(noun) A sweet liquid produced by some flowers to attract pollinators such as insects, bats and birds. The quantity and composition of nectar varies for each flower species, but generally contains mostly water and sugar with trace amounts of proteins, salts and amino acids. The sugar content ranges from 3-80 percent depending on the type of flower and the soil quality.
Hummingbirds, honeyeaters and sunbirds frequently drink nectar, and nectar-eating birds are called nectivorous. Artificial nectar can be purchased in powder, concentrate and ready-to-drink forms, or a simple nectar recipe of four parts water to one part sugar can be easily made to supplement flowers. This recipe contains a sugar concentration of 20-25 percent, which most closely mimics the sugar concentration in natural nectar that birds prefer. Planting nectar-bearing flowers is another great way to attract birds with a natural, renewable food source.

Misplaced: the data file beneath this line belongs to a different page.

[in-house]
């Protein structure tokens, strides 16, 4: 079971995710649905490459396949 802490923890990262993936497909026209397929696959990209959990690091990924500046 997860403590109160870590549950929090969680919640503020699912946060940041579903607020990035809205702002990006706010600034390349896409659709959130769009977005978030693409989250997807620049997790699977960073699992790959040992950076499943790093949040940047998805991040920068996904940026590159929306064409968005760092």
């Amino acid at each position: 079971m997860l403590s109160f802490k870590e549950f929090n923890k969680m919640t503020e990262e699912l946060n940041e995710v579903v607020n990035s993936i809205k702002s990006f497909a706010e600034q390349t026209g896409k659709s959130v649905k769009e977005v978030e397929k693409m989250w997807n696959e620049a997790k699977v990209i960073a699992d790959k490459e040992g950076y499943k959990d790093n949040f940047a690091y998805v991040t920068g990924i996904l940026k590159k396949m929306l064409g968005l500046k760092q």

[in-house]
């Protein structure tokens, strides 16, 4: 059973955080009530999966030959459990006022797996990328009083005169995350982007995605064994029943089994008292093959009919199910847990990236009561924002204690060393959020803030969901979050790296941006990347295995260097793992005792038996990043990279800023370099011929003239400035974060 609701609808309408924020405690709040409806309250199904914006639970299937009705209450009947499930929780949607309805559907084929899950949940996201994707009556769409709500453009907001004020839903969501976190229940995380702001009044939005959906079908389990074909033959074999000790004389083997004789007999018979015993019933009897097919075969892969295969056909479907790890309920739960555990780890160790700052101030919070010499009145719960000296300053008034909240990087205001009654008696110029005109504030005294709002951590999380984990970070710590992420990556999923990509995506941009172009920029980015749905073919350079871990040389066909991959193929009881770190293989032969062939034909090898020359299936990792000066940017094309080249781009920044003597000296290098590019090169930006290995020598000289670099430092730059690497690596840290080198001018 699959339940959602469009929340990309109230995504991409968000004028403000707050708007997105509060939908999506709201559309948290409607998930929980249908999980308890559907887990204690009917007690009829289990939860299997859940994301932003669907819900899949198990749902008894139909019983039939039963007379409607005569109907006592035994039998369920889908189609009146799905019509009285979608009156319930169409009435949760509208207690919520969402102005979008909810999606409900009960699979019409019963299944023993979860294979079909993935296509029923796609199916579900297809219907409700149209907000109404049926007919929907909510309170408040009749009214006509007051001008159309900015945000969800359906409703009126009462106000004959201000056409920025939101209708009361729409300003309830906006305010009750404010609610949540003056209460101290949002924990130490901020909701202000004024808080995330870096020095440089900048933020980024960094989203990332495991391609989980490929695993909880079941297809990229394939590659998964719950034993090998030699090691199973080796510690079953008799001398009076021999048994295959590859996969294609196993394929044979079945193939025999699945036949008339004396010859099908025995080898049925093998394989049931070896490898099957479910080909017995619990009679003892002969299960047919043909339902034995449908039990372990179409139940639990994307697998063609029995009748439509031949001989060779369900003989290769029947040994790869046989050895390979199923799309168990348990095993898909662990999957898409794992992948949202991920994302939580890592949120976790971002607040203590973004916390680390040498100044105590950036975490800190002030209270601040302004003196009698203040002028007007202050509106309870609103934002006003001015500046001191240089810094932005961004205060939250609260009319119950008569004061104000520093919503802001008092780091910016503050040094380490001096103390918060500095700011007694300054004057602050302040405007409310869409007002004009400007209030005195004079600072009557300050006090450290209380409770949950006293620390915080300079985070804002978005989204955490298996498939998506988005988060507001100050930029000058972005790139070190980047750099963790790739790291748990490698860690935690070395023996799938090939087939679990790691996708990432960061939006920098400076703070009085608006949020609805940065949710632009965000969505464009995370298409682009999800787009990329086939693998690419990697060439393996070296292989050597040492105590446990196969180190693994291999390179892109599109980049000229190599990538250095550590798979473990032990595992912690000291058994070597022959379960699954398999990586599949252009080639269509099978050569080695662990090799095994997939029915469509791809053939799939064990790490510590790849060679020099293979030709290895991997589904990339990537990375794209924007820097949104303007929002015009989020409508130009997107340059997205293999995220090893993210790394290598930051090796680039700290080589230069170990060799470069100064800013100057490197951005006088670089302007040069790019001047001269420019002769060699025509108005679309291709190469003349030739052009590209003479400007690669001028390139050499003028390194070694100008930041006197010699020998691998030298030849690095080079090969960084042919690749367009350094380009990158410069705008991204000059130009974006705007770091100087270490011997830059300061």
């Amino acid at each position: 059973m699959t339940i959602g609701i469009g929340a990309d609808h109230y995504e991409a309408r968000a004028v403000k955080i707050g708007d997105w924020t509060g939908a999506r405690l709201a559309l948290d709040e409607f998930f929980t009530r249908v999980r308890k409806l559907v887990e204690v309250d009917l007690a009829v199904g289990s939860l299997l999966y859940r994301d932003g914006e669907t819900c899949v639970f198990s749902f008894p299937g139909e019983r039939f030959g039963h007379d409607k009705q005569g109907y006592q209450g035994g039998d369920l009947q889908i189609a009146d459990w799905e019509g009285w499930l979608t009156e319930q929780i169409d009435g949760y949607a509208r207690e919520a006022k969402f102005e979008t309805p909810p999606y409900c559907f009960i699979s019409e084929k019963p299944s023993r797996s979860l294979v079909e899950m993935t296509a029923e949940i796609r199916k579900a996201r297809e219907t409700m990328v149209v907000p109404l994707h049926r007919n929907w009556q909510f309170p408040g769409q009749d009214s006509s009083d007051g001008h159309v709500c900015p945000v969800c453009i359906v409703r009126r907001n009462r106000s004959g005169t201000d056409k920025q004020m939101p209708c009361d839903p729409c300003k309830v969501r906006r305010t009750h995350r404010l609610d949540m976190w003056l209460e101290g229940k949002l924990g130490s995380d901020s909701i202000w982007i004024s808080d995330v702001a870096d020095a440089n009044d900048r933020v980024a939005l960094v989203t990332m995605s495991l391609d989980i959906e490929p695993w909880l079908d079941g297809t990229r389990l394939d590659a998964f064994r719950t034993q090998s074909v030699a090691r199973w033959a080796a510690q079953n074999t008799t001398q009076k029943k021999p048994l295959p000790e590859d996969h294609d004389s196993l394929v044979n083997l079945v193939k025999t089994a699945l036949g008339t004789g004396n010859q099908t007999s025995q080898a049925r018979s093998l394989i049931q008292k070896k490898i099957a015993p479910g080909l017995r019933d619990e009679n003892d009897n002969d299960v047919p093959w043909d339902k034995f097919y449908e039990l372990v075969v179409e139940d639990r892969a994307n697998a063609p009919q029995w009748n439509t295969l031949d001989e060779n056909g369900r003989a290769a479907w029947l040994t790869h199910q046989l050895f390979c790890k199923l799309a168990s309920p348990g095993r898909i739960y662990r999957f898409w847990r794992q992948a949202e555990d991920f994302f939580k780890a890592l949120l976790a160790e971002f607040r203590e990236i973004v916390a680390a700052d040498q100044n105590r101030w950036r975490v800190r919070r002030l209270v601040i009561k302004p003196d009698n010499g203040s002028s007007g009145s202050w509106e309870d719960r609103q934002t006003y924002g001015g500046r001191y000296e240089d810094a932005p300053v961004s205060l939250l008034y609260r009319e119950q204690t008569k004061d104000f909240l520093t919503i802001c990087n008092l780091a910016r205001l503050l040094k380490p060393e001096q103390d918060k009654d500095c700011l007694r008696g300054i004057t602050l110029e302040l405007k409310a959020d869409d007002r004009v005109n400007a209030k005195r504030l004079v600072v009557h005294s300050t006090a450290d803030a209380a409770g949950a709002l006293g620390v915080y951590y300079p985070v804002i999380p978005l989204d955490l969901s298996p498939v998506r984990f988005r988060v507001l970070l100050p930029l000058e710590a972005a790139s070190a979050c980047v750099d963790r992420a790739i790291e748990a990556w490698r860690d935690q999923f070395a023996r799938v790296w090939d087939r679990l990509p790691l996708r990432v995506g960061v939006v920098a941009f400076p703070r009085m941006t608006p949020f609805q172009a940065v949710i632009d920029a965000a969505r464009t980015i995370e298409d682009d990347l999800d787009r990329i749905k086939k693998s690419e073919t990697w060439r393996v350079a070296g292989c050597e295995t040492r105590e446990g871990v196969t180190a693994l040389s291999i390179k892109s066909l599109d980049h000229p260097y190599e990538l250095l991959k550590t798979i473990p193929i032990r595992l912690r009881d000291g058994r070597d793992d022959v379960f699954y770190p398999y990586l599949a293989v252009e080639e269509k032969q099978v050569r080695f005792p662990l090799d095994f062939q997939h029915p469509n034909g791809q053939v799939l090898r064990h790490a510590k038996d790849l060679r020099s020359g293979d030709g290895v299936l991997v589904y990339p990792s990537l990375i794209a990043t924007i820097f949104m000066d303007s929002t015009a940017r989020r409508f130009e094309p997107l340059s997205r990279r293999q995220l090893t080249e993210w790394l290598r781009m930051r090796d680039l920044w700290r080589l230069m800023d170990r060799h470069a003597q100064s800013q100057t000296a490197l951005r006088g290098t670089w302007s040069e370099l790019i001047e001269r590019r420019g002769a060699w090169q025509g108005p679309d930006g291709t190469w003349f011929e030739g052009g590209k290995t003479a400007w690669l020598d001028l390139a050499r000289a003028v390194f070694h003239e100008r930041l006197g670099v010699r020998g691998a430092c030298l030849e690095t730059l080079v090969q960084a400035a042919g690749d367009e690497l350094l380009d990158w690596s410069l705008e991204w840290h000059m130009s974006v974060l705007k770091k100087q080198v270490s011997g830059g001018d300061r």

Photo – Rufous Hummingbird © Minette Layne